The attorneys arguing for and against same-sex marriage at the Supreme Court today agreed on one thing: the justices have it within their power to decide the issue, and they should do it.
"That is the one thing on which I wholeheartedly agree with my friend Mr. Olson," said Charles Cooper, who argued for the California referendum that banned same-sex marriage, referring to his counterpart, former solicitor general Ted Olson, who was arguing against the referendum.(1)
Sharpton calls for a vote on the "paid sick time" bill, but doesn't mention Quinn. [NationalActionNetwork.net]
NYPD commissioner Ray Kelly said creating an inspector general for his department would make the city "less safe." [Jill Colvin]
City Council Speaker Christine Quinn was on MSNBC last night criticizing Supreme Court Justice Antonin Scalia, who draw a parallel between laws outlawing sodomy and murder.(1)
Antonin Scalia is still fine with John Roberts.
“No, I haven’t had a falling out with Justice Roberts,” Scalia told Piers Morgan last night, in a long sit-down to promote his new book on how to properly interpret the Constitution.
Appearing on MSNBC's "The Daily Rundown" this morning, Mitt Romney's senior adviser Eric Fehrnstrom said his boss agrees with Justice Antonin Scalia and the dissenters from last week's Supreme Court ruling that an individual mandate is a penalty and not a tax.
Amid all the celebration about John Roberts' decision to uphold the Affordable Care Act, there is at least a little concern among progressive Democrats about how the chief justice got there.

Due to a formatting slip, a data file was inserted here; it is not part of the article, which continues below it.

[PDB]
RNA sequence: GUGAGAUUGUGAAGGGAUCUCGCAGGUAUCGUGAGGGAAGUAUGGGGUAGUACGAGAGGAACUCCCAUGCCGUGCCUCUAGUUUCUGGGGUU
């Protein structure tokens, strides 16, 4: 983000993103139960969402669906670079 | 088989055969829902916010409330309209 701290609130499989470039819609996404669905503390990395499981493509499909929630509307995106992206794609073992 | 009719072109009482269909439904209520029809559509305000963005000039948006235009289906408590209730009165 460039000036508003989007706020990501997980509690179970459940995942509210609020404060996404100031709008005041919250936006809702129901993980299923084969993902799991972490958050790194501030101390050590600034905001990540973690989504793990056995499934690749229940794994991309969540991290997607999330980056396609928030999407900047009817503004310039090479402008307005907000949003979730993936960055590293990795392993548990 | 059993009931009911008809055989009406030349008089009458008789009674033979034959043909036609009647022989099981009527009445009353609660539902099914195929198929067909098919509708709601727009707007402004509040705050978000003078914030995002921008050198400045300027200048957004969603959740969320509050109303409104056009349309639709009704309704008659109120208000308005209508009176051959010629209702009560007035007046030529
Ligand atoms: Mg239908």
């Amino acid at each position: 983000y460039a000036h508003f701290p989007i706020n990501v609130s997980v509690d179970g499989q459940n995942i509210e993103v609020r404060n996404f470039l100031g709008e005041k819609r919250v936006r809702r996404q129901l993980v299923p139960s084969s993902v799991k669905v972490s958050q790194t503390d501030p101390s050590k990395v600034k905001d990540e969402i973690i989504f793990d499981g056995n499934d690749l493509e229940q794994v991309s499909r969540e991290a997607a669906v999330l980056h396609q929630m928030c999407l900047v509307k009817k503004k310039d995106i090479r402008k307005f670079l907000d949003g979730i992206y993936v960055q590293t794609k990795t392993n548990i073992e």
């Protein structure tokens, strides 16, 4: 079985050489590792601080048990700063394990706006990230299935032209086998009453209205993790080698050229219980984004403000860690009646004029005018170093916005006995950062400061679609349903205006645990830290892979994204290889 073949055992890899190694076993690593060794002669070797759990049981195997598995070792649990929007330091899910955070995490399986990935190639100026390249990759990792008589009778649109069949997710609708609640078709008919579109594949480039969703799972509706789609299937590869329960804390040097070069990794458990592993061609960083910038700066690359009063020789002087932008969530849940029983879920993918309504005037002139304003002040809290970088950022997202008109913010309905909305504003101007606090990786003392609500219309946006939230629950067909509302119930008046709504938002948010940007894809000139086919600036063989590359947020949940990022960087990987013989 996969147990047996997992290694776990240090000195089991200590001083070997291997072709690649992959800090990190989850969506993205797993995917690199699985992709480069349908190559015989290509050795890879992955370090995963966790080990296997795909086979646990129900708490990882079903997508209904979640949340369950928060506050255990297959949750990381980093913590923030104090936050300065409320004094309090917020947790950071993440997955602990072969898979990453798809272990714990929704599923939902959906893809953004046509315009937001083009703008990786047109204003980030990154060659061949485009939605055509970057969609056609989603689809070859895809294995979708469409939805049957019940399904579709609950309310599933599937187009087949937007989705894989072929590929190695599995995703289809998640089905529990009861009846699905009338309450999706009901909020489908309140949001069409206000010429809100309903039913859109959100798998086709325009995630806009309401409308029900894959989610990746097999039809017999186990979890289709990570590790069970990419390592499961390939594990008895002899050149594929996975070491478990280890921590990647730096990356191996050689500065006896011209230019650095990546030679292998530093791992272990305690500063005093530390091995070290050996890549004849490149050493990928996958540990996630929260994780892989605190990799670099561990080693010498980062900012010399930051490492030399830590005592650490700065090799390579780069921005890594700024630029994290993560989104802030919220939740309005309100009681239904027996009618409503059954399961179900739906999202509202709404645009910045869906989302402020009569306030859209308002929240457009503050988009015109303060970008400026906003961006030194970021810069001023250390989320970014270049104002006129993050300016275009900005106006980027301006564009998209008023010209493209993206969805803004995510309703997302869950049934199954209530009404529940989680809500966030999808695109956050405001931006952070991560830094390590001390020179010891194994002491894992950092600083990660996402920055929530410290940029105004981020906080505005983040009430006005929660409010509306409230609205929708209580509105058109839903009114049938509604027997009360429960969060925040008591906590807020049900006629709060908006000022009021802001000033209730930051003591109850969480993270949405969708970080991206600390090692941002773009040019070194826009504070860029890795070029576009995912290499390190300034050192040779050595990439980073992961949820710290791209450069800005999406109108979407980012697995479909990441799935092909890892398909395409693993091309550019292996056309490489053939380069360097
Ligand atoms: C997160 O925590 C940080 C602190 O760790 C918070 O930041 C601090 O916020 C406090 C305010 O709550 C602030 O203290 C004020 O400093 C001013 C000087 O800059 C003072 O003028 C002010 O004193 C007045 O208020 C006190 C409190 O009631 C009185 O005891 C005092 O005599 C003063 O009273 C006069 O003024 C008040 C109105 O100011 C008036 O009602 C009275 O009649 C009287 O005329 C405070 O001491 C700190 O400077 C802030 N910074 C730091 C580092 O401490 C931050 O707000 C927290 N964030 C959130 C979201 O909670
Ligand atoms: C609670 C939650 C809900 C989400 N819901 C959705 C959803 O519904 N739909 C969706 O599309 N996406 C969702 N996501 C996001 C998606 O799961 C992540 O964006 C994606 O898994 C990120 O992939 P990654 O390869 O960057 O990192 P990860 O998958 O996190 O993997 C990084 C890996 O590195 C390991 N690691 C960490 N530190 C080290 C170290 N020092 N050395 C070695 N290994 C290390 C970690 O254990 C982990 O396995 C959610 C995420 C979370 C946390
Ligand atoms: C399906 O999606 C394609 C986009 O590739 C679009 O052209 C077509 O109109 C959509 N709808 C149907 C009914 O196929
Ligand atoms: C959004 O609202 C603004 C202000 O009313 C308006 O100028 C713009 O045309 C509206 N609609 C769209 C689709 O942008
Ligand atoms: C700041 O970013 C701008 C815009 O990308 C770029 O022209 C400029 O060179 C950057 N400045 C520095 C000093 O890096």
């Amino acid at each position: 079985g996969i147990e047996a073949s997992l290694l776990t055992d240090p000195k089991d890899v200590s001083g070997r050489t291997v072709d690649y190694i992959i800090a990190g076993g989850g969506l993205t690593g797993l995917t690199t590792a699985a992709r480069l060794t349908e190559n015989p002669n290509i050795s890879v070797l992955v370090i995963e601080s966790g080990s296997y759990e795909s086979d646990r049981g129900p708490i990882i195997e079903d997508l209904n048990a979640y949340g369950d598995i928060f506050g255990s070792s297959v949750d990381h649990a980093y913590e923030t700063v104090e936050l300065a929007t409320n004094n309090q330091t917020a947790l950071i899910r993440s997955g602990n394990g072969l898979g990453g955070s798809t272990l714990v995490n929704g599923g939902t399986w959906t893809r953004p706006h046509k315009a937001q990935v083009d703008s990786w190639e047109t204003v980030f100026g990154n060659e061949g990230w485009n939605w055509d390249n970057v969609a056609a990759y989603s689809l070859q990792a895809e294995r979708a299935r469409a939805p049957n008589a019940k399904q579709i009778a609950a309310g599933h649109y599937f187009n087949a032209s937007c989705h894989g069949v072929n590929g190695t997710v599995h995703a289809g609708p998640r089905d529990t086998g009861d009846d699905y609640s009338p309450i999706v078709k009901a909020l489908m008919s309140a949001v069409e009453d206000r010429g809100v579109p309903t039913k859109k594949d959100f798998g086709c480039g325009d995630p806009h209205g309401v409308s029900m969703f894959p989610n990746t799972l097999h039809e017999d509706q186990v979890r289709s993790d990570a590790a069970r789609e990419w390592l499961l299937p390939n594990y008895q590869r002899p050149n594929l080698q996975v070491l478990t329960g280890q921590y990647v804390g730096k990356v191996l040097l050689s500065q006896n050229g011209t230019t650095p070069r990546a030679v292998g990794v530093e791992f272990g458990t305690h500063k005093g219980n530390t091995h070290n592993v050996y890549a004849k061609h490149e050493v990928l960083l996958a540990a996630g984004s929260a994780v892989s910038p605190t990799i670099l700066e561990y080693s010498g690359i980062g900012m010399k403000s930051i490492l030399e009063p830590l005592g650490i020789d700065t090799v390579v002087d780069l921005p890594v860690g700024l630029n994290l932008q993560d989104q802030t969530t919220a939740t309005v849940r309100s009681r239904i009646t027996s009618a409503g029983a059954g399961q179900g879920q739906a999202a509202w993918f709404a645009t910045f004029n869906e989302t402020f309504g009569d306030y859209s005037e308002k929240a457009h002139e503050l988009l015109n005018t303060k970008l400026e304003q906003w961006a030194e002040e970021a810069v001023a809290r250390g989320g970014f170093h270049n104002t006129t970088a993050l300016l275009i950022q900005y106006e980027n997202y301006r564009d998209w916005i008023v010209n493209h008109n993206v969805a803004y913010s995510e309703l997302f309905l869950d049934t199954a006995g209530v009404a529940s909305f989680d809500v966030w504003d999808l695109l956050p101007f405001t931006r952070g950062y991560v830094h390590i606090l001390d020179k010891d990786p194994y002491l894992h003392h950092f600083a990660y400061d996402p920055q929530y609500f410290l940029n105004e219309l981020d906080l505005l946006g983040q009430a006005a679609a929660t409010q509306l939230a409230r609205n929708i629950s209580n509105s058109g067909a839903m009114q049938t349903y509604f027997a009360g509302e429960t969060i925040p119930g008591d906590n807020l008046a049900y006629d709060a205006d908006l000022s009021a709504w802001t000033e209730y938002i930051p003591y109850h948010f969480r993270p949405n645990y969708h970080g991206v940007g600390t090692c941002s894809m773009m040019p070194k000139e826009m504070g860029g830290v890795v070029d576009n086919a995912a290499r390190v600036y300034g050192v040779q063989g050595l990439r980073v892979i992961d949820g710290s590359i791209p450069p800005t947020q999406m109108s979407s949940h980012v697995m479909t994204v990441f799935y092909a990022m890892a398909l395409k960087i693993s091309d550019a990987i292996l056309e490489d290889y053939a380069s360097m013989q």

The Supreme Court went back to basics with Monday’s decision on Arizona’s controversial immigration law, SB 1070.
In Arizona v. United States, the justices seemed to put rigid ideology aside to reach a 5-3 decision (Justice Elena Kagan did not participate) that three of four challenged provisions in SB 1070 were unconstitutional because they violated the separation of powers between state and federal government.(2)
Justice Antonin Scalia isn't entertaining questions about the health care law.
In Mineola this morning for a breakfast event hosted by the conservative Federalist Society, Scalia swatted away a long-winded inquiry from an attendee about whether he cared to comment on President Obama's recent remarks that the court would be engaging in "judicial activism" if the justices struck down the Affordable Care Act.
Schumer says the Supreme Court would be 'the most activist in a century' if it struck down Obama health care
Senator Chuck Schumer is trying to reset the expectations for the Supreme Court's ruling on the president's health care law.
"Should the Supreme Court overturn this law, it would be so far out of the mainstream that the court would be the most activist in a century," Schumer said yesterday on "Meet the Press."
To some longtime observers of the Supreme Court, the surprising part of yesterday's oral argument wasn't that Justice Anthony Kennedy critically questioned the individual mandate; it was the harshly skeptical tone from Justice Antonin Scalia.